Slow sand filters are a type of sand filter that provide exceptional filtering and require comparatively simple materials and little cost to make. Before you get too excited, this is a DIY project that will take time and will probably be against building and health codes in your area. Slow sand filters are primarily used in developing countries, remote cabins and vacation homes, and occasionally in municipal water treatment plants. There is a specific type of slow sand filter designed by Dr. David Manz called the BioSand Water Filter that is often used by humanitarian organizations to provide clean water in developing countries.

All slow sand filters share one particular feature that could earn them the name biofilter: they all have a layer of life-filled water on top, a miniature swamp full of aerobic bacteria, fungi, and protozoa that filter unhealthy bacteria out of the water (this layer is called a schmutzdecke, German for 'dirt cover'). Because of this layer slow sand filters are always kept wet, with a standing layer of water over the sand. This has traditionally meant that these filters required a steady inflow to remain healthy. Dr. Manz's great innovation was to add a siphon or reverse U-bend, so that water exiting from the bottom of the filter travels up a pipe that arches up just a little higher than the schmutzdecke; the water can only drain through the filter when the inflow raises the water level above the raised U-bend.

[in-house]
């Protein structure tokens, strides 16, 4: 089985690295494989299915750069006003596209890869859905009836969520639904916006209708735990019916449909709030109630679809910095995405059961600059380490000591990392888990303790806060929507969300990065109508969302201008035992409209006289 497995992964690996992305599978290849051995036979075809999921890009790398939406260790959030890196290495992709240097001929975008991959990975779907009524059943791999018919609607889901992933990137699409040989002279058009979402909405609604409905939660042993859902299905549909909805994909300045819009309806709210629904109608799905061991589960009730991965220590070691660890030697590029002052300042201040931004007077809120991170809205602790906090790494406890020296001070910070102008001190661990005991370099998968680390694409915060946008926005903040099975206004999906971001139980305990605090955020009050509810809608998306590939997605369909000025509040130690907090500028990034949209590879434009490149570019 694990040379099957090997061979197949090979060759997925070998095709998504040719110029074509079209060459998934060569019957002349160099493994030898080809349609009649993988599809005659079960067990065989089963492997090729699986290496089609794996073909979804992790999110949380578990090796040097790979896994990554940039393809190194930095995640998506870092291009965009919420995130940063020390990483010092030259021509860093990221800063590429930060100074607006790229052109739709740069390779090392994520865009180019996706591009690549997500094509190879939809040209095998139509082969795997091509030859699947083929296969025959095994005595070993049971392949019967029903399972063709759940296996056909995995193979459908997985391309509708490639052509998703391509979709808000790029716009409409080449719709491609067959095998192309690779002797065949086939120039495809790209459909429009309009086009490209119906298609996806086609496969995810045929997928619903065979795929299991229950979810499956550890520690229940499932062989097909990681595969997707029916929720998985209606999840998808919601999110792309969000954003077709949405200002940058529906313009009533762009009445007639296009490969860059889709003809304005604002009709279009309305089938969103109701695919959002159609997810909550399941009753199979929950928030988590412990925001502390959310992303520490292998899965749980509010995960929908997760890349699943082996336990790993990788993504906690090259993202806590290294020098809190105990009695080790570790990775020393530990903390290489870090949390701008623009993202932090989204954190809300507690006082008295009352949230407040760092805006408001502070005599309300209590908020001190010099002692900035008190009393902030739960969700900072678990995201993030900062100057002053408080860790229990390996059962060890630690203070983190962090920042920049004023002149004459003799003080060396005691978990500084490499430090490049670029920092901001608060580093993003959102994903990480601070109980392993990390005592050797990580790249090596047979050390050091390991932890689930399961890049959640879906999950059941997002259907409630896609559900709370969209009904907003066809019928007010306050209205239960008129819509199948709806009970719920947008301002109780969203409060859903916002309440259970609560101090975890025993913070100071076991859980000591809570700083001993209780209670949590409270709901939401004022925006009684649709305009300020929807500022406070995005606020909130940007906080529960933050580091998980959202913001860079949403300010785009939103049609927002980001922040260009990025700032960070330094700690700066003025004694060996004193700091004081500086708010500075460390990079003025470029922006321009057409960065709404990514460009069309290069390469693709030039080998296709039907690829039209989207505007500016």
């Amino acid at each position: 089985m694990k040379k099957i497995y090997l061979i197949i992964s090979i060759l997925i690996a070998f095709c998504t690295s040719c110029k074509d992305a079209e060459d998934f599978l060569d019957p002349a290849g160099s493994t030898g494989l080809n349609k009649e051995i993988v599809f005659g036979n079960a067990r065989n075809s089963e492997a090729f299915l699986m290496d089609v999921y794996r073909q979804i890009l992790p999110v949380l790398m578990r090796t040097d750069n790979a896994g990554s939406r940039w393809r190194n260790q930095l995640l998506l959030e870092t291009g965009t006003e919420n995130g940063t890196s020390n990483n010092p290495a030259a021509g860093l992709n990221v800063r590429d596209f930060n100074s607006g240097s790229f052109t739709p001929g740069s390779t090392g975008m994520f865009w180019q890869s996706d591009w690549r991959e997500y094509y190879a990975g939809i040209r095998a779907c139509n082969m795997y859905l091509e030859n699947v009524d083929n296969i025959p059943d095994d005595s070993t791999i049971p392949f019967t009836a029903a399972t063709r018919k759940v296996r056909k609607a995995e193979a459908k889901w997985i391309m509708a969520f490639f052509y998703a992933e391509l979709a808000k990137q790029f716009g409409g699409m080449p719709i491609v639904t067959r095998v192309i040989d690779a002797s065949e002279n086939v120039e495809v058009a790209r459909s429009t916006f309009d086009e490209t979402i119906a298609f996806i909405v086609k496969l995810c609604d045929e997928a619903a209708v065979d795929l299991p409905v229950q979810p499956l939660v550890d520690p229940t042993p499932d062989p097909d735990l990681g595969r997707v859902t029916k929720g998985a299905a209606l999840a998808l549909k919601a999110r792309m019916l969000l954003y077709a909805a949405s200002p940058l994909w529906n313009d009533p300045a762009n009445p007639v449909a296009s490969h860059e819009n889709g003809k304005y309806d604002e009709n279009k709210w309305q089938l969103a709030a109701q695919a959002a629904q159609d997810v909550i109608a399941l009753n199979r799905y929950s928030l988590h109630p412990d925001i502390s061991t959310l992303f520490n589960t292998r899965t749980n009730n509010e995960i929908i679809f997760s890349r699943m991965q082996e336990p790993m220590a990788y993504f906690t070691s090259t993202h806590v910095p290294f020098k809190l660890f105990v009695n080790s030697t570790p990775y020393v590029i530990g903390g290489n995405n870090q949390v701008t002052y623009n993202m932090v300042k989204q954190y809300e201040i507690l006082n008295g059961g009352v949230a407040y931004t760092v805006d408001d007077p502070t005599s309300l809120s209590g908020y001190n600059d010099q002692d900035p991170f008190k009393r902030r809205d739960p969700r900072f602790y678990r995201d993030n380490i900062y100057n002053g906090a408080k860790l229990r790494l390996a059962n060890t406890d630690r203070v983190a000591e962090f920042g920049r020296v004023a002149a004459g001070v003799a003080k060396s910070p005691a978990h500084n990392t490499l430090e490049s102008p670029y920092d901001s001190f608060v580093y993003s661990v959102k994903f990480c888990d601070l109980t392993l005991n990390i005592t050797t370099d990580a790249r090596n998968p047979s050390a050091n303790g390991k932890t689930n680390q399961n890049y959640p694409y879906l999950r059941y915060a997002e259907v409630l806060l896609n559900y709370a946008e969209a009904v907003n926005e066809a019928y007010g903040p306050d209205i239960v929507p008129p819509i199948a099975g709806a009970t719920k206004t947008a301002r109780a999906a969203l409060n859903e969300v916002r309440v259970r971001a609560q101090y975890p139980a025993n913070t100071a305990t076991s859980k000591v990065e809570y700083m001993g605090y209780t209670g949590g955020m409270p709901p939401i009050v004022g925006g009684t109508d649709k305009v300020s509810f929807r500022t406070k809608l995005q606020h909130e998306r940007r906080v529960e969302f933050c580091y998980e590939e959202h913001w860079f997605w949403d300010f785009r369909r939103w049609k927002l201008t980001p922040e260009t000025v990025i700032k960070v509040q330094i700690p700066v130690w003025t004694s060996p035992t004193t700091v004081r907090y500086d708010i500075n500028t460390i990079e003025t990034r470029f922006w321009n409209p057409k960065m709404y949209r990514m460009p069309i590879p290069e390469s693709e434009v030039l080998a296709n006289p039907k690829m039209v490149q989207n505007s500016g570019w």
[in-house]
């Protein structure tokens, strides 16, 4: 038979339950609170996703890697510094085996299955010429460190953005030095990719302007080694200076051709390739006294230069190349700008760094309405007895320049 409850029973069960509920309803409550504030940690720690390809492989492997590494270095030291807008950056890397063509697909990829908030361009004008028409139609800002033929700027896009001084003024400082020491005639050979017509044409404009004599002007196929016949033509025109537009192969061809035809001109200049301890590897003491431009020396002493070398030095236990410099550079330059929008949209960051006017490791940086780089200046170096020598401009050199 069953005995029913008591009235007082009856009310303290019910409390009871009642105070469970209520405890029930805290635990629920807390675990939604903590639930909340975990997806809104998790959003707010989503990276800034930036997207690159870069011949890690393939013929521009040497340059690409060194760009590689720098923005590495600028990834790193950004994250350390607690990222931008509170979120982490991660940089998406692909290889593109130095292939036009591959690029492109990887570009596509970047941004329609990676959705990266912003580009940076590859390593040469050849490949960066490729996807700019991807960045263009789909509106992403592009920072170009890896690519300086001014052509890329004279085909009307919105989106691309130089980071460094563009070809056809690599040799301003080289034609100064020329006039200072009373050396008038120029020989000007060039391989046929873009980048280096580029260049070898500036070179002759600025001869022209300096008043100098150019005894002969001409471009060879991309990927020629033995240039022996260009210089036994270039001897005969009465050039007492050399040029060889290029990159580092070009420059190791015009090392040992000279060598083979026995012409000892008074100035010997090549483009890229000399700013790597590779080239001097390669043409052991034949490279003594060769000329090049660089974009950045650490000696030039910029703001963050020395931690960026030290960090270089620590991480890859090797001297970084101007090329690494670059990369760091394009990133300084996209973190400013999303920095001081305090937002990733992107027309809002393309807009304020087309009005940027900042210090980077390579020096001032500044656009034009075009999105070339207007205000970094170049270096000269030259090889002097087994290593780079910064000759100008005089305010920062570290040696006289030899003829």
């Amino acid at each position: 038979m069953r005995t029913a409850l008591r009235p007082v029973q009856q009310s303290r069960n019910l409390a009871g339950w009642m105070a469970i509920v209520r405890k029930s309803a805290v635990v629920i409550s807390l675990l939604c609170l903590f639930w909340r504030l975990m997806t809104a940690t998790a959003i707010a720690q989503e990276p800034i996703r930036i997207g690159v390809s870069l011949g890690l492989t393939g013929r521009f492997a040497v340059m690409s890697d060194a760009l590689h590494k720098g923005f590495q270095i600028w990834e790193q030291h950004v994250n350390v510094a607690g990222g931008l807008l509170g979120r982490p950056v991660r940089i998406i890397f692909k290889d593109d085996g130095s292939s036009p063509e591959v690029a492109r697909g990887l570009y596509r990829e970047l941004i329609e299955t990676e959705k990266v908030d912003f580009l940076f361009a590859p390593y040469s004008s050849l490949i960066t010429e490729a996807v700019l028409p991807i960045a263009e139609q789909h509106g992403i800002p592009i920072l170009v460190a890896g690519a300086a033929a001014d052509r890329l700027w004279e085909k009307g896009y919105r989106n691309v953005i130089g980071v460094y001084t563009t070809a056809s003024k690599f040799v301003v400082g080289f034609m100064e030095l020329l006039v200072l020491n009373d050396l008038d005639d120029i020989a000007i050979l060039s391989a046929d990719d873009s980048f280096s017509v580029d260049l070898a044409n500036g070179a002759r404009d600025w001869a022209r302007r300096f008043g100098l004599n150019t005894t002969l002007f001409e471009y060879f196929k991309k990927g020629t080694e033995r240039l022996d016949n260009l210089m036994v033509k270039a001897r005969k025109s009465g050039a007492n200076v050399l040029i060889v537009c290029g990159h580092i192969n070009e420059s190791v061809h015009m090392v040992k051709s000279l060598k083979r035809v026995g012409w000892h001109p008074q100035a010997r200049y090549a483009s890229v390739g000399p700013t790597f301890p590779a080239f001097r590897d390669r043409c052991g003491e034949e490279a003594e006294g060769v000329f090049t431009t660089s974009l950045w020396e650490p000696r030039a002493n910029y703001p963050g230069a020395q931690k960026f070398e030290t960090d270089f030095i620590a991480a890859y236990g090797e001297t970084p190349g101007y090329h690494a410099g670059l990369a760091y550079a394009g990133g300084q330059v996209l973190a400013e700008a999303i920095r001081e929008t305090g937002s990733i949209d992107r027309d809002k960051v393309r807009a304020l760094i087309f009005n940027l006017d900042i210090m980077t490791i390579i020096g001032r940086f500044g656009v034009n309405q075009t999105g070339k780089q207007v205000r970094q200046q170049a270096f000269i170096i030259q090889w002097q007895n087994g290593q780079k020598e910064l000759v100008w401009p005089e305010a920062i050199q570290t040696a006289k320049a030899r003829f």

Aside from this the filter design is quite simple. Its main body is some sort of water tank, often a concrete box. This box has a PVC pipe leading to an exit valve near the bottom; this pipe is usually covered with some sort of filtering cloth (such as mosquito netting). The tank is filled with a layer of pebbles at the bottom, then a layer coarse gravel, then finer gravel, then a layer of coarse sand, finer sand, and finally a layer of washed sand (It isn't necessary to use all of these layers, of course). More information of sand size and quality is available here.

Once you have this set up, simply start the water flowing through the tank. Let it run for a bit while the water washes out dust and grime from the sand and gravel. Once it runs clear you have a functional filter, but it isn't a true slow sand filter just yet! After it runs for a few days bacteria from the local environment will move into the surface water and start setting up a small ecosystem. This ecosystem will be hostile to most types of bacteria that cause human illness, resulting in a very effective biological filter. It is usually claimed that this sort of filter will get 95-99% of bacteria out of the water, although this is dependent on the quality of the filter. These filters are one of the most effective simple filters available, and will also remove certain minerals (such as iron and arsenic), and reduce odors that may be present in the water.

Because this sort of filtration is not 100% effective it should not be used to make sewage or grey water potable. It is most often used for filtering running water (rivers and streams).

Slow sand filters will slowly 'clog up' as the biological layer on top gets too thick. It must be scraped off and allowed to redevelop, which will interrupt the flow of clean water. This cleaning may be done while the filter is wet, in which case the water present during scraping needs to be diverted from the potable water supply, or after drying out the filter.

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